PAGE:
False claims of the existence of errors in the Mann et al (1998) reconstruction can also be traced to spurious allegations made by two individuals, McIntyre and McKitrick (McIntyre works in the mining industry, while McKitrick is an economist). The false claims were first made in an article (McIntyre and McKitrick, 2003) published in a non-scientific (social science) journal “Energy and Environment” and later, in a separate “Communications Arising” comment that was rejected by Nature based on negative appraisals by reviewers and editor [as a side note, we find it peculiar that the authors have argued elsewhere that their submission was rejected due to ‘lack of space’. Nature makes their policy on such submissions quite clear: “The Brief Communications editor will decide how to proceed on the basis of whether the central conclusion of the earlier paper is brought into question; of the length of time since the original publication; and of whether a comment or exchange of views is likely to seem of interest to nonspecialist readers. Because Nature receives so many comments, those that do not meet these criteria are referred to the specialist literature.” Since Nature chose to send the comment out for review in the first place, the “time since the original publication” was clearly not deemed a problematic factor. One is logically left to conclude that the grounds for rejection were the deficiencies in the authors’ arguments explicitly noted by the reviewers]. The rejected criticism has nonetheless been posted on the internet by the authors, and promoted in certain other non-peer-reviewed venues (see this nice discussion by science journalist David Appell of a scurrilous parroting of their claims by Richard Muller in an on-line opinion piece).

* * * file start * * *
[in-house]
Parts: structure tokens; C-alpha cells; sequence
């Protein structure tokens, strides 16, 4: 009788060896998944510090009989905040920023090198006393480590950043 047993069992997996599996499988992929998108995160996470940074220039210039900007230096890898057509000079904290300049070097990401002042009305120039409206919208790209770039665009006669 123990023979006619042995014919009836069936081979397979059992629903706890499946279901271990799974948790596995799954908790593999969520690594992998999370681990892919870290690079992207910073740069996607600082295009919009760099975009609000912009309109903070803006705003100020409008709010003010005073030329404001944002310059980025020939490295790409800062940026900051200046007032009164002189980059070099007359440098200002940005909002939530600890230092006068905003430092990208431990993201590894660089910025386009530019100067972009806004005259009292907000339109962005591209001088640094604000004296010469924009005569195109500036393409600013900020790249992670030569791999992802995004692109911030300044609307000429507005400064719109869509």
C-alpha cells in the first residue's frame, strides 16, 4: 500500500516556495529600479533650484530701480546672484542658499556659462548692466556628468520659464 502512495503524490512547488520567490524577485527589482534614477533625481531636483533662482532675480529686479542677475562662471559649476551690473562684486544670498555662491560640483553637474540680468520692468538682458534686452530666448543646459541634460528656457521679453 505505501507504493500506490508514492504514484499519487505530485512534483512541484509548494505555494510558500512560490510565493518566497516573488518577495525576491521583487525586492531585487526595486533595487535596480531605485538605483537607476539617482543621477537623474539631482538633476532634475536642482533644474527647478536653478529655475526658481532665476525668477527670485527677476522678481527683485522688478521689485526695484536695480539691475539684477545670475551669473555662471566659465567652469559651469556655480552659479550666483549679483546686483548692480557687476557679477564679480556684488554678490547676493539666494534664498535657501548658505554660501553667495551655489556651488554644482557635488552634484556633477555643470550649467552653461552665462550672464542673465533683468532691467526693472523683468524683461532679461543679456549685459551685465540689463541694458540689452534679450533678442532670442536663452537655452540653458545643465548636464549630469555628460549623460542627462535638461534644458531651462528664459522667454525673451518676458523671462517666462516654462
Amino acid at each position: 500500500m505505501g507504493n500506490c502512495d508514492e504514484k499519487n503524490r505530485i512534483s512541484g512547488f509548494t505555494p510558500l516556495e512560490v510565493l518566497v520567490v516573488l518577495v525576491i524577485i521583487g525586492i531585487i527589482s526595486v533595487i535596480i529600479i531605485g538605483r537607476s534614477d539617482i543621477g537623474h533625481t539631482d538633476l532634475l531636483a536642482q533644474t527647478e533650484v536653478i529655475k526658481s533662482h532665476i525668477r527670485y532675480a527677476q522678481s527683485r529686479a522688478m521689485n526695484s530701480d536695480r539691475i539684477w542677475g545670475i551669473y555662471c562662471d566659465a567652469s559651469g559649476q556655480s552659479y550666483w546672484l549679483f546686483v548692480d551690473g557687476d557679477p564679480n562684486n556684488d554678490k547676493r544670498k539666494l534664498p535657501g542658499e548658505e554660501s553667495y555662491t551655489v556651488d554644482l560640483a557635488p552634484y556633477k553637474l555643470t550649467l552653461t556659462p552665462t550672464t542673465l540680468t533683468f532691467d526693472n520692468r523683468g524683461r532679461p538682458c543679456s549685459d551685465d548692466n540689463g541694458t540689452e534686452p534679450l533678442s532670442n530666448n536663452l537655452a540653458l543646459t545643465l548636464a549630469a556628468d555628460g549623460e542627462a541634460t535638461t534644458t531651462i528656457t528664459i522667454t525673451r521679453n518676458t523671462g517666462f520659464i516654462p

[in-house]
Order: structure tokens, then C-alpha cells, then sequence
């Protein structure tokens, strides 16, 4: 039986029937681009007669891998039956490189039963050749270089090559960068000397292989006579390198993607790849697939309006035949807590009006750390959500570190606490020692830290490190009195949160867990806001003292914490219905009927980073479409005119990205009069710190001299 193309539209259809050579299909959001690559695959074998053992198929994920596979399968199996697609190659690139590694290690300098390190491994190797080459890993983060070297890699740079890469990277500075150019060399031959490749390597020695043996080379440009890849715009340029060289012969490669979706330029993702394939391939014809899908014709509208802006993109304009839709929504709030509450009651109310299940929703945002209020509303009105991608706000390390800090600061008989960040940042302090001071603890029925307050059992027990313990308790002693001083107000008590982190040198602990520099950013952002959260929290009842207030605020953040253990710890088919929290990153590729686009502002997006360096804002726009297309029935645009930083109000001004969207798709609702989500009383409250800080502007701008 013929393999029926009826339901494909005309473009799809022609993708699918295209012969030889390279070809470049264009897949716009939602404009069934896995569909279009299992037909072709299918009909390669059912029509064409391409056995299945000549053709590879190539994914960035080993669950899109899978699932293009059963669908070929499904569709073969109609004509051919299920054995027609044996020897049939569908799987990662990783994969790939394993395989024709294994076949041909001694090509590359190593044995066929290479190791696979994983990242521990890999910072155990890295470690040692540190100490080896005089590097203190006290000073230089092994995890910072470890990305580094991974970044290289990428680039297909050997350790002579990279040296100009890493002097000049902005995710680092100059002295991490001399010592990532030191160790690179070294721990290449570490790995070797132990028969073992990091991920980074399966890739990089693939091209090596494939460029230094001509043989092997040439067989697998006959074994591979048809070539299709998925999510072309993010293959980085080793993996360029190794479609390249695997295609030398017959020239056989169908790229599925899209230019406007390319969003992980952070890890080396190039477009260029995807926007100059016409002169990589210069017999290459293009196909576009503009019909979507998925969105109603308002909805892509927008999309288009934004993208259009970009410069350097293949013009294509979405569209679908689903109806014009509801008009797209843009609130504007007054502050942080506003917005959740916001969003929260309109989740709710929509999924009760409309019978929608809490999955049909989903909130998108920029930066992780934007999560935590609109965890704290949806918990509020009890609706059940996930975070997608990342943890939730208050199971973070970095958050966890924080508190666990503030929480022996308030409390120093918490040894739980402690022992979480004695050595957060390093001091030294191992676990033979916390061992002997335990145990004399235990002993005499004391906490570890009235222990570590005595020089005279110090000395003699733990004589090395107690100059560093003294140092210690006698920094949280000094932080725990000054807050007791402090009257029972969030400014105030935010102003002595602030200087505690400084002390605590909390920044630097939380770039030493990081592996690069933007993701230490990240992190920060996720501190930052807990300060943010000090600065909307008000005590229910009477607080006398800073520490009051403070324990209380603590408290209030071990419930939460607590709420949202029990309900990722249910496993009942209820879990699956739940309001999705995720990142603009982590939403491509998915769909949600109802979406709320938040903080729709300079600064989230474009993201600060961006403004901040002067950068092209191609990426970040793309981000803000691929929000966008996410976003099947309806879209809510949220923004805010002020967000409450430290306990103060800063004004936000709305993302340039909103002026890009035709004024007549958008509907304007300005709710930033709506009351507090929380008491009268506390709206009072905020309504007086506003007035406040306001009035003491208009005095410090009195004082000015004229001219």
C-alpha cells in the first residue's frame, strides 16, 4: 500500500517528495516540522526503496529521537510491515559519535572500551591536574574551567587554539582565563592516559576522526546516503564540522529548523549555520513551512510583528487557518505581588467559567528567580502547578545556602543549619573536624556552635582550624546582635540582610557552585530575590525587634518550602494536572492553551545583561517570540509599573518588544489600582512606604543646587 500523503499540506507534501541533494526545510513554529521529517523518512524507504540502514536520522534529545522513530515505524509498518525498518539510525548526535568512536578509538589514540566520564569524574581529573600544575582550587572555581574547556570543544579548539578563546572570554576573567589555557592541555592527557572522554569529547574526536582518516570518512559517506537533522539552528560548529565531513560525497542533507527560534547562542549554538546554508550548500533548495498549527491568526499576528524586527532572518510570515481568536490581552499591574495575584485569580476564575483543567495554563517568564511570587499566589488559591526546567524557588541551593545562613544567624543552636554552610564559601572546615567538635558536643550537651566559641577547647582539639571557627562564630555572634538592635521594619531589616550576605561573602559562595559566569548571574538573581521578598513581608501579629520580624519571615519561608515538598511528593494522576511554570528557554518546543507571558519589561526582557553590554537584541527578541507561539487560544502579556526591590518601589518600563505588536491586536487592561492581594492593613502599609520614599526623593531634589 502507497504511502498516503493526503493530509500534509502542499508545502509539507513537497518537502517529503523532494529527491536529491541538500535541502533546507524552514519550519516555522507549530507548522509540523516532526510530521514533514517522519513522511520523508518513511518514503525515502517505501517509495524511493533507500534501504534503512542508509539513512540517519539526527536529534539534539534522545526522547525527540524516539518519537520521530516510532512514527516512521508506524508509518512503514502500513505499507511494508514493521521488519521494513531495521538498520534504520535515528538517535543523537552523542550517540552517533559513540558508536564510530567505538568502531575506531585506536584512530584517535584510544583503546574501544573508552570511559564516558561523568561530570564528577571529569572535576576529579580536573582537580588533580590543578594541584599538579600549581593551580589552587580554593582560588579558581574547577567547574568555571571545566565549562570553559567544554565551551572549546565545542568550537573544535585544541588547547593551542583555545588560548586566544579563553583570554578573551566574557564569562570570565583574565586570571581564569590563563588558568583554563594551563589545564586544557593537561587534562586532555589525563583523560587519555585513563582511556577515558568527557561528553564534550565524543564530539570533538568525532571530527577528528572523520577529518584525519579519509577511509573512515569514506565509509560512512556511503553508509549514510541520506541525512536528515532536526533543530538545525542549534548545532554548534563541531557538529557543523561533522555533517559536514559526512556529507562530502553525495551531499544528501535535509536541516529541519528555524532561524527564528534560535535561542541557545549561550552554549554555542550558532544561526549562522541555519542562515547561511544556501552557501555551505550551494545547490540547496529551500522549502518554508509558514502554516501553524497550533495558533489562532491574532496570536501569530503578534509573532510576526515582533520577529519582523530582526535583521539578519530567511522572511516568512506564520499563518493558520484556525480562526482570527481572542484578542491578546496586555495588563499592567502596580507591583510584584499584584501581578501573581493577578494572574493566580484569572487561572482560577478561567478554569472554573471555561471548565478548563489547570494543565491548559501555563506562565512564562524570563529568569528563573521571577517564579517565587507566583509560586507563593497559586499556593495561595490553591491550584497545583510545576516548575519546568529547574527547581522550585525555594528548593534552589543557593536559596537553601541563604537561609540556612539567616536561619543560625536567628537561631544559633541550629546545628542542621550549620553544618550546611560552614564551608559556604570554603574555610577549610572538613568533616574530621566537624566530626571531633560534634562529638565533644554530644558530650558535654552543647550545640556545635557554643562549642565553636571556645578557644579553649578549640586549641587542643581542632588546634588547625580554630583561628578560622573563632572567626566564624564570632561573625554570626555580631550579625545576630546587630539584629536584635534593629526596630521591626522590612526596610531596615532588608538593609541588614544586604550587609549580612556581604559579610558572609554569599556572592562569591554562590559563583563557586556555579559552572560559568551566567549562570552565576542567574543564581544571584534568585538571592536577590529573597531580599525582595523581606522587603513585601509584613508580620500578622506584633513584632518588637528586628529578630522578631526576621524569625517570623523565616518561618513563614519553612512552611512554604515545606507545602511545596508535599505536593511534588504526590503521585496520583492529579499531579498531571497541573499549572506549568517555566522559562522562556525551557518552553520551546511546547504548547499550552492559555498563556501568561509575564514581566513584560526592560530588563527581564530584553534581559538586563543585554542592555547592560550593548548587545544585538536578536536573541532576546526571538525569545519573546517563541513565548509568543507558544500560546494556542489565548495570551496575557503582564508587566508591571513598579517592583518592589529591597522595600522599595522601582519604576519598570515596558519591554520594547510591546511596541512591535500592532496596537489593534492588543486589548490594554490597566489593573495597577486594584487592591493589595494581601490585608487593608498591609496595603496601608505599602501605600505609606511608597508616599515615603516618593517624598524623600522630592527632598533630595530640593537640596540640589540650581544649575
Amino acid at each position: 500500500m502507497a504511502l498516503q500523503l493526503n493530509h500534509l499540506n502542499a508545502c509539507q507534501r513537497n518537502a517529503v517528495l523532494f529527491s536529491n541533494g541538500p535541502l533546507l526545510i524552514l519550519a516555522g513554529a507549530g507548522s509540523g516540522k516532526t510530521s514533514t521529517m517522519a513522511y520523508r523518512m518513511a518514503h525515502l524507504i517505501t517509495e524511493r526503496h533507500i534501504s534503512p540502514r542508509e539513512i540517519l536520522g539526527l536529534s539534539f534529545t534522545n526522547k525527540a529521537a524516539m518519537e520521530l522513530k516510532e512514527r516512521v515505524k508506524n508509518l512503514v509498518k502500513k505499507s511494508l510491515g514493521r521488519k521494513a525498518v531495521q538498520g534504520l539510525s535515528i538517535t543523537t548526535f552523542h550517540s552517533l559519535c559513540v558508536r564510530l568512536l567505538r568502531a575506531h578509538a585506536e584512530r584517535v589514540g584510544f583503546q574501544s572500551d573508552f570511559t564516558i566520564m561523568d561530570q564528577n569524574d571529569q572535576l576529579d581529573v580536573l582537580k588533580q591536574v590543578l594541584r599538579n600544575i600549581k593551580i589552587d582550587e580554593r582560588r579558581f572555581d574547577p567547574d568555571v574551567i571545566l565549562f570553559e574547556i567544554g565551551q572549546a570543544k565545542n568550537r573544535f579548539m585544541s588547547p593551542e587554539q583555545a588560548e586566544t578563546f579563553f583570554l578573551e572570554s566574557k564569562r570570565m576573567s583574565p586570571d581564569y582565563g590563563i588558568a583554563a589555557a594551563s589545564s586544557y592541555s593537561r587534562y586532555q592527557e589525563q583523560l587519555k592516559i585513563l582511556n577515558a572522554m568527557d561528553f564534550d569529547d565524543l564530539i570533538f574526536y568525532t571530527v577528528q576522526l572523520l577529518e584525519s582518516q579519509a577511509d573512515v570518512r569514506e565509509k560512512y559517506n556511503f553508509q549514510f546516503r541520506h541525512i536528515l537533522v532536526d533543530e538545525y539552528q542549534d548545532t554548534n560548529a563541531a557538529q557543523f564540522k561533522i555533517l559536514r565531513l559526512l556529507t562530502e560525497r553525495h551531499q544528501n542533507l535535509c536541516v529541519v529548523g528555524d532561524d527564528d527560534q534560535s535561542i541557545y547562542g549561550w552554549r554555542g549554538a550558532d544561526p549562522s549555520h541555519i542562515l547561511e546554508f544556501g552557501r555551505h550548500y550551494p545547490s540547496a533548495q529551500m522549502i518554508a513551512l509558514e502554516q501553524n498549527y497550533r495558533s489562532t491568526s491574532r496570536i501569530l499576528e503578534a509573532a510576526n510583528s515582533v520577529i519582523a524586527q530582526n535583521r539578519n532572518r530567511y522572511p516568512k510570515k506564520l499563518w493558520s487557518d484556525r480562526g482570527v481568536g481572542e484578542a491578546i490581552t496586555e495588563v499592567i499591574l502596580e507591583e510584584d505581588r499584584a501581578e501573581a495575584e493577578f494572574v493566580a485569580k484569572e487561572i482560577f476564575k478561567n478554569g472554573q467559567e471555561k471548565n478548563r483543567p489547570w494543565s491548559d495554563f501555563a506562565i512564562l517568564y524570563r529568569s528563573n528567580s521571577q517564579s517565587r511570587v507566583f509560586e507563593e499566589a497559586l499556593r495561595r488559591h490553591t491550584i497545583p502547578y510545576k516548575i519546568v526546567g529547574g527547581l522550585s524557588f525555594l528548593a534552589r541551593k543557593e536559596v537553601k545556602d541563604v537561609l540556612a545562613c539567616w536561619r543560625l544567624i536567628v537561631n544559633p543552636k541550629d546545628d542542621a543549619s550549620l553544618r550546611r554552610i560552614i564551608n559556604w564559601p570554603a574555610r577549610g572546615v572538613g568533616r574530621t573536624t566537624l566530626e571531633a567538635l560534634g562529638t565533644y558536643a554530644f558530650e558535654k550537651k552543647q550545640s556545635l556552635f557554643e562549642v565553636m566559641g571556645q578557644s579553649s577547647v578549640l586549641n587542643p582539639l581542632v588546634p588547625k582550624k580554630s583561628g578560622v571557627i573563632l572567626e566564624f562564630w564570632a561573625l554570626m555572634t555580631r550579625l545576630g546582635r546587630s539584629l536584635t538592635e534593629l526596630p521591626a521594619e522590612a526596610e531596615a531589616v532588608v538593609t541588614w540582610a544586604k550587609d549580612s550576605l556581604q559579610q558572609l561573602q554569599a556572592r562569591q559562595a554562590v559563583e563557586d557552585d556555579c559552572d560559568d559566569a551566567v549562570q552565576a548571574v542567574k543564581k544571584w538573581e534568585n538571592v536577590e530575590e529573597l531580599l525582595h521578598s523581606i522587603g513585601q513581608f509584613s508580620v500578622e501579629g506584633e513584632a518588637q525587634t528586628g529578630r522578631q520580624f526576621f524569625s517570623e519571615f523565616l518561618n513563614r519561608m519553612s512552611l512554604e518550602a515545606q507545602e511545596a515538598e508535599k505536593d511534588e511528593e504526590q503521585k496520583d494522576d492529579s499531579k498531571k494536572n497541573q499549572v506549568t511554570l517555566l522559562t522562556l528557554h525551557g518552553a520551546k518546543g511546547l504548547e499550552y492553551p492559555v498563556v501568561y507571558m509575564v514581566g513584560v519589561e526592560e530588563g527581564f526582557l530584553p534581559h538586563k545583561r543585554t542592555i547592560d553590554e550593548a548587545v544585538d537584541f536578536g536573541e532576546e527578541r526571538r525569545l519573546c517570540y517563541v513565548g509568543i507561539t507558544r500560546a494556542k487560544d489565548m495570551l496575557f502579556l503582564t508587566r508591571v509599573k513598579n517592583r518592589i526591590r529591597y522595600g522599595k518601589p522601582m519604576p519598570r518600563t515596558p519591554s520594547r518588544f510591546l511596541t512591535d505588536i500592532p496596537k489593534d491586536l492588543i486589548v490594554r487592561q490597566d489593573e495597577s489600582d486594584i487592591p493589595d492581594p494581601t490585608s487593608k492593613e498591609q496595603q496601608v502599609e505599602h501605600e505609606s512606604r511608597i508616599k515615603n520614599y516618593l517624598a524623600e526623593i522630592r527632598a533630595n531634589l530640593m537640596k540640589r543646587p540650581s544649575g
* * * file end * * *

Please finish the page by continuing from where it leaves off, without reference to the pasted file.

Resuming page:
The claims of McIntyre and McKitrick, which hold that the “Hockey-Stick” shape of the MBH98 reconstruction is an artifact of the use of series with infilled data and the convention by which certain networks of proxy data were represented in a Principal Components Analysis (“PCA”), are readily seen to be false , as detailed in a response by Mann and colleagues to their rejected Nature criticism demonstrating that (1) the Mann et al (1998) reconstruction is robust with respect to the elimination of any data that were infilled in the original analysis, (2) the main features of the Mann et al (1998) reconstruction are entirely insensitive to whether or not proxy data networks are represented by PCA, (3) the putative ‘correction’ by McIntyre and McKitrick, which argues for anomalous 15th century warmth (in contradiction to all other known reconstructions), is an artifact of the censoring by the authors of key proxy data in the original Mann et al (1998) dataset, and finally, (4) Unlike the original Mann et al (1998) reconstruction, the so-called ‘correction’ by McIntyre and McKitrick fails statistical verification exercises, rendering it statistically meaningless and unworthy of discussion in the legitimate scientific literature.